Phil Mickelson is beginning his quest for the 2010 PGA championship and he's playing with the pain of psoriatic arthritis. He revealed his condition on Tuesday.
Mickelson says he experienced his first symptoms of the potentially debilitating disease five days before the U.S. Open began two months ago.
Dr. Christopher Ritchlin, professor of medicine at the University of Rochester Medical Center, says 80 percent of people who get psoriatic arthritis tend to have psoriasis first. He says patients usually have psoriasis for 10 years before also developing arthritis. Patients usually get psoriatic arthritis between the ages of 20 and 50 but children can get it too.
September 28th, 2009
12:43 PM ET
By Georgiann Caruso
When I first heard about the possibility of a pill for multiple sclerosis (MS), I exlaimed, "No way!" As a person living with MS, I know that this would be a enormous advance for the MS community. The option of a pill instead of needles sounds incredible, making it so much easier for many people to stay on their therapies since currently they all involve needles. Delving into this further, I realized that several drugs in trials seemed to hold great promise, and they are not light years off.
But things aren't as simple as they first appeared.
First off, an explainer for those unfamiliar with the disease who might be curious, because chances are you know someone affected by MS. The National Multiple Sclerosis Society defines it as a "chronic, often disabling disease that attacks the central nervous system (CNS), which is made up of the brain, spinal cord, and optic nerves." The cause isn't yet known and there is no cure. What happens is the myelin - the covering of the nerves - is destroyed by the immune system. The result is scar tissue; therefore nerve impulses, or messages, are slowed down leaving people with any number of symptoms including balance, speech, vision and memory problems as well as fatigue and heat sensitivity, to name a few.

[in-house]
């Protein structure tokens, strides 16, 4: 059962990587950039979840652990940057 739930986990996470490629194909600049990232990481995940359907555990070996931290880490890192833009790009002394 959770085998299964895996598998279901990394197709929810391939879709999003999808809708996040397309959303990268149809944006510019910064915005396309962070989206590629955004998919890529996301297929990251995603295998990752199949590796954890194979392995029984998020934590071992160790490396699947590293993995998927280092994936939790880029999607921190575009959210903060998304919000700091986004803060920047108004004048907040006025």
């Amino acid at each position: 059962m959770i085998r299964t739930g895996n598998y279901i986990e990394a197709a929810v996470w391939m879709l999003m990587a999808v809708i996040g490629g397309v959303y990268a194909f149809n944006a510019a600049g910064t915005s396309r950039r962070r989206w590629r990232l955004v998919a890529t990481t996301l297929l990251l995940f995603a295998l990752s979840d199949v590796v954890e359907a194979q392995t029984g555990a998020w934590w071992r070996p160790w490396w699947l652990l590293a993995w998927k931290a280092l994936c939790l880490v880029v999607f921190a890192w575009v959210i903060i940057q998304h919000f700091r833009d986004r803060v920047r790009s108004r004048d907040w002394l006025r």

Currently, there are five potential first-line disease-modifying therapies on the market, which became available starting in the early 1990s. Four are injectibles, and vary from being given once a day to once a week. Then a few years ago, the drug Tysabri was introduced, offering a new option for people with MS as it is given intravenously once every four weeks. The choice is up to the patient and the provider.
The drugs are intended to reduce the frequency and severity of MS attacks and slow the progression of the disease. Depending on the therapy, clinical relapses can be reduced by between 1/3 and 2/3.
But the FDA has yet to approve a therapy that can be taken orally. That may soon change.